Food and Drink: I was given a lovely present for Christmas 2019, and this month I finally got to open it, in a manner of speaking. When I first received my voucher for a one-day beer-making workshop at London Beer Lab, I assumed that I’d be using it not too long after the post-Christmas Dry Veganuary that we’d already planned for the start of 2020. Three lockdowns and one actual case of Covid later, The BBG and I got to visit Brixton and get our voucher’s worth. The setup’s simple: upstairs from the LBL taproom is a brewing area with half a dozen small kits, each capable of brewing around forty pints. You pick a recipe from a selection offered to you, and over the next five hours or so you're helped through the process of making a beer using it. To be honest, when we did all those brewery tours back in 2016 and got to the bit where they explained to you how brewing worked, I always tended to glaze over a little bit. It turns out that getting hands-on experience in the process makes it a doddle to understand: who knew? There are quite a few points during the five hours where not much is happening, and LBL craftily fill these gaps with some beer tastings and an extended opportunity to taste and smell some of the basic ingredients, so it all makes for a gloriously enjoyable afternoon. When it's all over, your beer is left to ferment for a couple of weeks, and if it turns out to be non-poisonous they'll put it on sale in their taproom. So keep an eye on London Beer Lab's Untappd listing from around the middle of November, and see if a black double IPA turns up on the taps. Hopefully it should be obvious if it's ours.

Movies: October was all about the London Film Festival here, and if you weren’t already aware of that you’ve got some catching up to do. On our final day, one of the highlights was Train Again, an experimental short film by Peter Tscherkassky, which I described at the time as  “a whole archive’s worth of footage of trains from the Lumiere brothers onwards, layered on top of each other and intercut at stroboscopic rates, accompanied by an industrial soundtrack of railway noise and climaxing in a montage of crashes.” So naturally, afterwards we were keen to find out if there was any more of this stuff available: and just one week later we found ourselves in Dalston's fashionable Cafe Oto watching a whole programme of Tscherkassky's films. The nice thing about Cafe Oto is, it's a performance space that isn't in the least bit designed for film screenings: which meant that the audience had a huge 35mm projector in the room with them, giving a weird illicit feel to the whole evening, like you were watching stag films or spy footage of a villain's secret lair. Having the films on 35mm turns out to be important. You could watch shorts like Outer Space and Instructions For A Sound And Light Machine on YouTube blown up onto a big screen, but when you're dealing with movies constructed out of single-frame edits, they have to be on celluloid or they look like a huge glitchy mess. For my money, Tscherkassky's latest (the aforementioned Train Again) is his best work, but the four earlier films in this programme show you how he built up his process over the space of two decades. Your chances of seeing these films again in a cinema are vanishingly small, but you can always compensate by purchasing the just-released album of Dirk Schaefer's pulverising soundtracks.

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Simian Substitute Site for October 2021: Hit-Monkey

Hit-MonkeyMONTH END PROCESSING FOR SEPTEMBER 2021

Art: If you're like me, and someone told you that there was a Noel Coward exhibition in town, you'd probably assume that it would just be a series of rooms full of fancy dressing gowns. And I suspect the curators of Noel Coward: Art And Style are trolling us a little bit by making sure that the first thing you see when you walk into the gallery is an actual dressing gown. Thankfully, there's a lot more to the exhibition than that. Coward had a huge collection of collaborators to ensure that his productions had a visual wit that matched his verbal and musical one, and we get to see plenty of examples of their work, from Cecil Beaton and Norman Hartwell to a woman who insisted on only being addressed as Gluck. (I'd never appreciated before today that every photo you see of a 1920s theatre production is in black and white, which makes the colour design sketches on display rather special.) The exhibition covers the whole of his life, from his suburban upbringing to his years of tax exile in Jamaica (which may have done us out of some revenue, but at least inspired some rather charming paintings). It's a delightful way to spend an afternoon - you can catch it at the Guildhall Art Gallery in London until Christmas.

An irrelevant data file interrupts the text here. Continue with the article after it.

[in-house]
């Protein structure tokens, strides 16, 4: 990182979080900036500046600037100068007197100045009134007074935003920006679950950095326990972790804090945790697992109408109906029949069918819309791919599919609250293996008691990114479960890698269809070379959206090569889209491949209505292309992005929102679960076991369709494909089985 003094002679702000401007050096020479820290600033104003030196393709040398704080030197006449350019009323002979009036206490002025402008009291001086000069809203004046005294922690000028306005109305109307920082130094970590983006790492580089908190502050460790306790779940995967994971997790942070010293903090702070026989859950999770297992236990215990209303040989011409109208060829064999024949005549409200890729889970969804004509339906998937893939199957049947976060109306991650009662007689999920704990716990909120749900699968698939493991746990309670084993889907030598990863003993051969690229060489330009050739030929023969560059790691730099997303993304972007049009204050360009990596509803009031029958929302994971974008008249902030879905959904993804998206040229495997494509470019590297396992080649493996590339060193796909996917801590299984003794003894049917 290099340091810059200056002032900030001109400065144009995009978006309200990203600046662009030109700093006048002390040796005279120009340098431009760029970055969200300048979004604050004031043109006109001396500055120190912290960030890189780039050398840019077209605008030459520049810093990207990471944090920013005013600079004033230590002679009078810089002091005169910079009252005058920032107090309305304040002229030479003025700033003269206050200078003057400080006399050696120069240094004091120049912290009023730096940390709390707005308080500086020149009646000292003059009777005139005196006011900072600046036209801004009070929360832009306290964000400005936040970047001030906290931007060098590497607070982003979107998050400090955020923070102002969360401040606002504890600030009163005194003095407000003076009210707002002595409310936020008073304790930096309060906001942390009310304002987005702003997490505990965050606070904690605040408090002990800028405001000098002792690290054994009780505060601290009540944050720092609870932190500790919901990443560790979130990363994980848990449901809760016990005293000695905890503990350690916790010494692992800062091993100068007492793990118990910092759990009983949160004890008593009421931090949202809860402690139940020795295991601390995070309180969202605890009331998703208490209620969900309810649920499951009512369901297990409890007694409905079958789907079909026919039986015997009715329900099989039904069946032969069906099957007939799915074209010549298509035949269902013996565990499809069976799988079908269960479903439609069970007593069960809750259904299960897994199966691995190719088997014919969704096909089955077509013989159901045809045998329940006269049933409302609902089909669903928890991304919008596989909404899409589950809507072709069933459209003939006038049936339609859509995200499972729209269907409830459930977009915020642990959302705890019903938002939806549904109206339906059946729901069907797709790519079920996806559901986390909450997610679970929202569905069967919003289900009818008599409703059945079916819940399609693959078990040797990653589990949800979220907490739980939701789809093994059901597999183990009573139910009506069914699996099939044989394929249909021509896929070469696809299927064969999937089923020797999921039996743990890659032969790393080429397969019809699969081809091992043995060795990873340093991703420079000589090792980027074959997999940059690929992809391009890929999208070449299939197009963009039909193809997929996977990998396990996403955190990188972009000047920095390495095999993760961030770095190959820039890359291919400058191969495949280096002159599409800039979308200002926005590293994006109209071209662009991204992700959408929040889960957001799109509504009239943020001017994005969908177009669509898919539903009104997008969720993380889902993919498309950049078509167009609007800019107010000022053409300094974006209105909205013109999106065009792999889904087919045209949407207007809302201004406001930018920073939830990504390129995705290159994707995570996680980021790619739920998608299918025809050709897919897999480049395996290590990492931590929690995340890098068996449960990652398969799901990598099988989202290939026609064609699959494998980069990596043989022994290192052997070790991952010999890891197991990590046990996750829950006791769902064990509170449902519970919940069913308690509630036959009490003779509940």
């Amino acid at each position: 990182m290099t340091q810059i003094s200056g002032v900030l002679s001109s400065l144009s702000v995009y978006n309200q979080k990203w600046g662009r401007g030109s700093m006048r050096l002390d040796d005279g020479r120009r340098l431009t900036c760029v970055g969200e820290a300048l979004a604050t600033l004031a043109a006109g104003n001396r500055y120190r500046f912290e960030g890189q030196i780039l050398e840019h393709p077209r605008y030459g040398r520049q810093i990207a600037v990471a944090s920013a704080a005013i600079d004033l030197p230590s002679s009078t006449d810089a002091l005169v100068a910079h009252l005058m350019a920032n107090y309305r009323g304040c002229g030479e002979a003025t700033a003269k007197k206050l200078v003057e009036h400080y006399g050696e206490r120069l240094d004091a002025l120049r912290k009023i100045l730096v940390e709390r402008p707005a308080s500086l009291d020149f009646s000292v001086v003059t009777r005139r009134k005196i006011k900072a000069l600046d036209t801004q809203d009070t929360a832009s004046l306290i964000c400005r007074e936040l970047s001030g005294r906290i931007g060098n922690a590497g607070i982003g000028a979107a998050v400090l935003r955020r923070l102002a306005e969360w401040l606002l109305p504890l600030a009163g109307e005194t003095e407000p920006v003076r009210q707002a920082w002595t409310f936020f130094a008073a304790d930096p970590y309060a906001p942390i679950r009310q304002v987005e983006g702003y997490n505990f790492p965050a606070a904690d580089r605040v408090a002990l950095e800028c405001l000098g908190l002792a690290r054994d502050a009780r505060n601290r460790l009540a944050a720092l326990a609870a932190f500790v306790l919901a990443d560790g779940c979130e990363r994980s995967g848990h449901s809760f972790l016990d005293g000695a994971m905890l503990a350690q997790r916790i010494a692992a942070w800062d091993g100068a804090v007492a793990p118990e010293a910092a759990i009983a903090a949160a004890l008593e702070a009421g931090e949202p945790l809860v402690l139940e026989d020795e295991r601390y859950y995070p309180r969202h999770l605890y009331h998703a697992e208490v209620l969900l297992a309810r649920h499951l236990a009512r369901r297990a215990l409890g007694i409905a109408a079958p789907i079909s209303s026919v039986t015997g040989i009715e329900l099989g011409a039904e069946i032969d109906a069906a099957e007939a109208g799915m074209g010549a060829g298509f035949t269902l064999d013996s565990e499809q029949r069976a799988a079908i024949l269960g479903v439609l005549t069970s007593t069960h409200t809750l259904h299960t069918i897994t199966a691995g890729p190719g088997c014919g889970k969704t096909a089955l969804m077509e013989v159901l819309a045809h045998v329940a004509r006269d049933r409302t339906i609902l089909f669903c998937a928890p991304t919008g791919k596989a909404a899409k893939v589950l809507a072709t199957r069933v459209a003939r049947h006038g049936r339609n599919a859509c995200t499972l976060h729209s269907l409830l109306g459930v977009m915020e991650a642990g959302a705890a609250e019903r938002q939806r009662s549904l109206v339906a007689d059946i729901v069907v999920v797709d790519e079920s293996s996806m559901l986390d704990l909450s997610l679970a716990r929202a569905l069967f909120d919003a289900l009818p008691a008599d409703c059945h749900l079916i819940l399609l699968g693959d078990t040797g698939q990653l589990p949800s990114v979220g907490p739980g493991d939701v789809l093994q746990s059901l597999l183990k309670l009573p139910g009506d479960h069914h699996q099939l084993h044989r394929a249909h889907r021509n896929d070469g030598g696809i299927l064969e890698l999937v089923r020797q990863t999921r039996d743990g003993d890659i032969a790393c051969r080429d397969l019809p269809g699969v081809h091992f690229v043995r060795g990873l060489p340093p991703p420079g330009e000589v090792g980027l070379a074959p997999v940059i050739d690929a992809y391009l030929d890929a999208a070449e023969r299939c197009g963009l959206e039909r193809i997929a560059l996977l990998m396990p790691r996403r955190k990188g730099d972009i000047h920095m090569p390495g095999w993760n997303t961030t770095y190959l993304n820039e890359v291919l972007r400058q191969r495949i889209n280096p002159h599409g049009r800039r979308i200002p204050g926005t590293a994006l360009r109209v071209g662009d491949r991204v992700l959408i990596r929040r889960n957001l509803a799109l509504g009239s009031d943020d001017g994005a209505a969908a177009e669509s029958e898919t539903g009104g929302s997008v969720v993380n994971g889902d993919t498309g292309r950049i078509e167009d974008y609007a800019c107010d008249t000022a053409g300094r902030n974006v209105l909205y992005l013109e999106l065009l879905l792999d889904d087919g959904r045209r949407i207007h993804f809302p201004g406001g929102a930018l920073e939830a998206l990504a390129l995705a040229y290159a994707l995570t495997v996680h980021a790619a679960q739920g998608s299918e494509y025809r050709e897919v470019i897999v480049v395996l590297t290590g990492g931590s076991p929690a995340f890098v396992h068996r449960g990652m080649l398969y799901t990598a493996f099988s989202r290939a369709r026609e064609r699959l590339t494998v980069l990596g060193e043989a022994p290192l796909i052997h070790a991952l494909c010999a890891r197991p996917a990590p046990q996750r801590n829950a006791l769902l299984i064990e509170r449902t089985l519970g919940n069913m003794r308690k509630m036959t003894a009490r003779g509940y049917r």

Books: After giving Once Upon A Time In Hollywood much more attention than it deserved - and to be fair, Quentin Tarantino deserves some sort of credit for his decision to novelise a movie by removing the plot from it - we're having a much nicer time in the company of Bob Mortimer, in the second audiobook of his we've listened to this year. And Away... is his autobiography, although he admits up front that at least part of it is lies (to satisfy the people who've enjoyed his tall stories on Would I Lie To You?). It's nice to hear Bob reading his own words, although he's been miked up in some peculiar way that seems to emphasise his breathing when you least expect it. As we've listened to a few autobiographical audiobooks this year, maybe I'm more sensitive to the cliches than usual, but it seems to me that Bob's story has been crudely beaten into shape by an editor who's decided that as his triple bypass operation is the key moment of his life, the early part of the book should be largely taken up with that, intercut with the flashbacks to his early life that we're really here for. But the stories, when they come, are as hilarious and surreal as you'd hope, with little bursts of Mortimerian verbal genius every minute or two.